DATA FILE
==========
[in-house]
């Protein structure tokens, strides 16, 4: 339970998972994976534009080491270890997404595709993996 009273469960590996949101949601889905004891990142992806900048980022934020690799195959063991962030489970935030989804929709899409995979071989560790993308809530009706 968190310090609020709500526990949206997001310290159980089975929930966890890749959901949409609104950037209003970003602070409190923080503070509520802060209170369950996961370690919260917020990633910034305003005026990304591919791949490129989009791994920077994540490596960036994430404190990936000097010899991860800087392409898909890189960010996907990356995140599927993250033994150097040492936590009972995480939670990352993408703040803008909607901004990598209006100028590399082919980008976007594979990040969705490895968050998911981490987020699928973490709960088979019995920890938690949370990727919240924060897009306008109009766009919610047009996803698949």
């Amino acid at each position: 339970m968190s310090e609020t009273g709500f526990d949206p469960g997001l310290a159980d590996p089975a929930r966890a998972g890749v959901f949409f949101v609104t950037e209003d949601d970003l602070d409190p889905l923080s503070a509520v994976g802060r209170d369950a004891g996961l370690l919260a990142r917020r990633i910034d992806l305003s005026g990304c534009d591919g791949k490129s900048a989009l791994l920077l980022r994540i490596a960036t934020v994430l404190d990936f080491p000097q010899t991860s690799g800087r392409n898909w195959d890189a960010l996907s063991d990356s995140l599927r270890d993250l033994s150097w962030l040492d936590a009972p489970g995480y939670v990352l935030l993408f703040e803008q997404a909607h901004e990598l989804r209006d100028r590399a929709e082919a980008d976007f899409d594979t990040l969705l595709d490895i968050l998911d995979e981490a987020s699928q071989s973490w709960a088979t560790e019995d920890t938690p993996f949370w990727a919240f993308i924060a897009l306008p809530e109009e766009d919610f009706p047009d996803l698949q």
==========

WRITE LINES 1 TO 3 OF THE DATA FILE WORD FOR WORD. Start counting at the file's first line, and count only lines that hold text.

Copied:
[in-house]
């Protein structure tokens, strides 16, 4: 339970998972994976534009080491270890997404595709993996 009273469960590996949101949601889905004891990142992806900048980022934020690799195959063991962030489970935030989804929709899409995979071989560790993308809530009706 968190310090609020709500526990949206997001310290159980089975929930966890890749959901949409609104950037209003970003602070409190923080503070509520802060209170369950996961370690919260917020990633910034305003005026990304591919791949490129989009791994920077994540490596960036994430404190990936000097010899991860800087392409898909890189960010996907990356995140599927993250033994150097040492936590009972995480939670990352993408703040803008909607901004990598209006100028590399082919980008976007594979990040969705490895968050998911981490987020699928973490709960088979019995920890938690949370990727919240924060897009306008109009766009919610047009996803698949």
């Amino acid at each position: 339970m968190s310090e609020t009273g709500f526990d949206p469960g997001l310290a159980d590996p089975a929930r966890a998972g890749v959901f949409f949101v609104t950037e209003d949601d970003l602070d409190p889905l923080s503070a509520v994976g802060r209170d369950a004891g996961l370690l919260a990142r917020r990633i910034d992806l305003s005026g990304c534009d591919g791949k490129s900048a989009l791994l920077l980022r994540i490596a960036t934020v994430l404190d990936f080491p000097q010899t991860s690799g800087r392409n898909w195959d890189a960010l996907s063991d990356s995140l599927r270890d993250l033994s150097w962030l040492d936590a009972p489970g995480y939670v990352l935030l993408f703040e803008q997404a909607h901004e990598l989804r209006d100028r590399a929709e082919a980008d976007f899409d594979t990040l969705l595709d490895i968050l998911d995979e981490a987020s699928q071989s973490w709960a088979t560790e019995d920890t938690p993996f949370w990727a919240f993308i924060a897009l306008p809530e109009e766009d919610f009706p047009d996803l698949q």